I haven't posted for some time because things have been a tad, oh what's the word, fuzzy? around here. Life in the past few weeks has been a roller coaster of highs and lows, and writing about it just seemed like the last thing on my mind. Two weeks ago, I gave up the ghost and quit breastfeeding. Colette was still having trouble with her digestive track, and I was growing ever more frustrated with no dairy and just the process of breastfeeding with two children under 2. We switched to soy formula, and almost immediately, we saw major improvements with Colette. She's sleeping better, her bowels have no more blood in them, and she's generally happier. I, on the other hand, have regained a tad bit of sanity (not that there was much to begin with). Forrest is now able to help feed Colette, and I'm able to take some time to myself a few days a week. Even though these things are wonderful, I must admit that it was very difficult to give up breastfeeding. When I switched Shepherd to formula at 7 months, I was ready. I needed my body back to myself. I was completely spent by the end of the day, and tired of removing myself from the room if he grew hungry to feed him. This time, however, I felt I was just getting the rhythm of breastfeeding down, and we were bonding. It was the 30 minutes after feeding that killed me, with her crying and then the dirty diapers that scared me. In the end, it was best for both of us to make the switch.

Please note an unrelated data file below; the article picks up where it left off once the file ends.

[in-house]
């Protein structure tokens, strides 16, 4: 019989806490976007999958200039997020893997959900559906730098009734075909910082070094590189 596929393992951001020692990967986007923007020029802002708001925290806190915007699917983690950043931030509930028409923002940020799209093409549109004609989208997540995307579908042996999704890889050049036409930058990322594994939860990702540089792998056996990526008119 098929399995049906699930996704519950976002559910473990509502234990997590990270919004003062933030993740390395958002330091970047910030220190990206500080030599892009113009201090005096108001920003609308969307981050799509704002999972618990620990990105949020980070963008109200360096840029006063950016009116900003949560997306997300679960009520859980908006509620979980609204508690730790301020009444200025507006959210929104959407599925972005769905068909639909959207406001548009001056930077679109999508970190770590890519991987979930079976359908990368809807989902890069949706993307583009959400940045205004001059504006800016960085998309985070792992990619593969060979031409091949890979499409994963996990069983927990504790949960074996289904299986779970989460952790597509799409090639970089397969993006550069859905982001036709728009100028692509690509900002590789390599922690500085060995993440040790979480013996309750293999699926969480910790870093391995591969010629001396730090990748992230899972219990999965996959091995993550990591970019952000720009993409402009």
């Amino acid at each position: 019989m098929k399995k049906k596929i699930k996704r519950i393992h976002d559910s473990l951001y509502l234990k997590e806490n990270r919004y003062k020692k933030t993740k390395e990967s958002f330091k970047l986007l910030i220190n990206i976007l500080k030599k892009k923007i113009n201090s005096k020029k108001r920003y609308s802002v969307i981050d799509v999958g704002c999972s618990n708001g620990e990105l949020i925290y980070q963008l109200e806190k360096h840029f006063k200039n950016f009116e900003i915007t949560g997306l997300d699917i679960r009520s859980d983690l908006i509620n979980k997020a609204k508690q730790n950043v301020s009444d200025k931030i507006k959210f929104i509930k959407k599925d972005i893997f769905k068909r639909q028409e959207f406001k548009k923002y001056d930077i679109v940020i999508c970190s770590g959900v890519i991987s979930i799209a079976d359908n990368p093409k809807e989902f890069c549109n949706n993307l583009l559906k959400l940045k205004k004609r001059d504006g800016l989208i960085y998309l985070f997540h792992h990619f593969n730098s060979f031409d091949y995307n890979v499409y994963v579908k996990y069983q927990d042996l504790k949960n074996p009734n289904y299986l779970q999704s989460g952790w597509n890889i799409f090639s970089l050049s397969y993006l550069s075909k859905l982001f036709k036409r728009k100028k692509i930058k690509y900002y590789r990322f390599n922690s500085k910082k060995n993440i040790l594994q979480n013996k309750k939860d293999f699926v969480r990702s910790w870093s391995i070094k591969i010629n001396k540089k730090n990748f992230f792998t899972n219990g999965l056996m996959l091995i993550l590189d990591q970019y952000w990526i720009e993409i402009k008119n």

Along with that, there has been the ever increasing awareness that I haven't been able to focus as I should. Simple tasks take much longer than necessary to accomplish, and an ever growing anxiety takes over while doing such routine chores. Acknowledging this has been hard, and has spurred me to work hard on simplifying our lives and seeking help when help is needed. I have a hard time asking for help, as sometimes it feels as though I'm showing weakness. I could be alone in this, but more often than not, I find that our experiences as mothers are more alike than not. Don't get me wrong, I'm very well aware that asking for help is not weakness, and in fact shows courage and strength, but knowing that and living that out are two very different things. Often we as mothers compete with one another, and with that competition comes pretension. We fail to share with one another our weaknesses, and we miss out on the opportunity to understand that we are not alone in whatever we are going through. Our common experiences should compel us to unite, to band together, and help encourage one another through something. Blogging has helped me with that, but there are mothers out there who have no such outlet, nor do they have the close friendships with whom they feel safe to share. I am constantly reminding myself that I'm not alone in my struggles with motherhood, that it is normal to have to walk away for a minute to regain your composure, and that it is healthy to admit that sometimes, this identity as "mother" can be overwhelming and at times, feel more dutiful than joyful. There are days I daydream about working a desk job (if you knew me, you'd know that there's nothing more I hate than working a desk job) where I can get away from the kids. And I must own those moments as my own, and refuse to deny them what they are. Because more often than not, accompanying those moments are moments of clarity. Brief glimpses of why it was that we chose this path, why we chose to wreck our bodies with pregnancy and birth, why we chose to stay at home, or work outside the home, why we made this decision to become mothers in the first place. Those moments of clarity, though often short and unexpected, are like treasures to me. I live for those moments. When Shepherd snuggles into my neck before naptime and kisses me goodnight, or when Colette wakes me in the morning with a wide smile, it's more than enough to remind me that this, this, is why I chose this. If it were not hard, these moments of clarity would be lost to me, and I'm thankful for the hard times, if only because they teach me the importance of the moment.